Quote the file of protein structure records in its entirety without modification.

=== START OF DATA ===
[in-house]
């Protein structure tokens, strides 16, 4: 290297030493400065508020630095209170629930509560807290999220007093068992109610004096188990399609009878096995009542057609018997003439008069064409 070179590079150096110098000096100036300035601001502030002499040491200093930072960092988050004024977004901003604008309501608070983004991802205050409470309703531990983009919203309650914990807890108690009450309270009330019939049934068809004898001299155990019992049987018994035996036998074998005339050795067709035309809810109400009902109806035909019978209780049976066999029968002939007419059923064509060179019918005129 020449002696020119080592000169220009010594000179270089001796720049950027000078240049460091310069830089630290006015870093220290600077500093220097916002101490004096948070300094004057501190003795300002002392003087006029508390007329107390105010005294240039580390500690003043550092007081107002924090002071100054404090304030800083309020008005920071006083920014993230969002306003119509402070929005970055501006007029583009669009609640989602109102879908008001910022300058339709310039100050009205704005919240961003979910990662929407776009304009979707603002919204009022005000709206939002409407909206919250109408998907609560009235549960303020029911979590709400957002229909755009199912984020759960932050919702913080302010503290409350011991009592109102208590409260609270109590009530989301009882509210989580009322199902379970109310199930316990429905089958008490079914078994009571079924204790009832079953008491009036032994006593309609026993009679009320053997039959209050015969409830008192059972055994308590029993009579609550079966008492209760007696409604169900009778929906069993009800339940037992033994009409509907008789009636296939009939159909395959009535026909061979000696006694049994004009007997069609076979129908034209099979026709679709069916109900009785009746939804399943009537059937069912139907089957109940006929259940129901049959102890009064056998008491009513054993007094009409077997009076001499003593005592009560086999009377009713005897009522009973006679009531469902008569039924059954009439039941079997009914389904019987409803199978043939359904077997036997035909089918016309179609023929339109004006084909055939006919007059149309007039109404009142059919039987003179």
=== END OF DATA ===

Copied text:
[in-house]
């Protein structure tokens, strides 16, 4: 290297030493400065508020630095209170629930509560807290999220007093068992109610004096188990399609009878096995009542057609018997003439008069064409 070179590079150096110098000096100036300035601001502030002499040491200093930072960092988050004024977004901003604008309501608070983004991802205050409470309703531990983009919203309650914990807890108690009450309270009330019939049934068809004898001299155990019992049987018994035996036998074998005339050795067709035309809810109400009902109806035909019978209780049976066999029968002939007419059923064509060179019918005129 020449002696020119080592000169220009010594000179270089001796720049950027000078240049460091310069830089630290006015870093220290600077500093220097916002101490004096948070300094004057501190003795300002002392003087006029508390007329107390105010005294240039580390500690003043550092007081107002924090002071100054404090304030800083309020008005920071006083920014993230969002306003119509402070929005970055501006007029583009669009609640989602109102879908008001910022300058339709310039100050009205704005919240961003979910990662929407776009304009979707603002919204009022005000709206939002409407909206919250109408998907609560009235549960303020029911979590709400957002229909755009199912984020759960932050919702913080302010503290409350011991009592109102208590409260609270109590009530989301009882509210989580009322199902379970109310199930316990429905089958008490079914078994009571079924204790009832079953008491009036032994006593309609026993009679009320053997039959209050015969409830008192059972055994308590029993009579609550079966008492209760007696409604169900009778929906069993009800339940037992033994009409509907008789009636296939009939159909395959009535026909061979000696006694049994004009007997069609076979129908034209099979026709679709069916109900009785009746939804399943009537059937069912139907089957109940006929259940129901049959102890009064056998008491009513054993007094009409077997009076001499003593005592009560086999009377009713005897009522009973006679009531469902008569039924059954009439039941079997009914389904019987409803199978043939359904077997036997035909089918016309179609023929339109004006084909055939006919007059149309007039109404009142059919039987003179």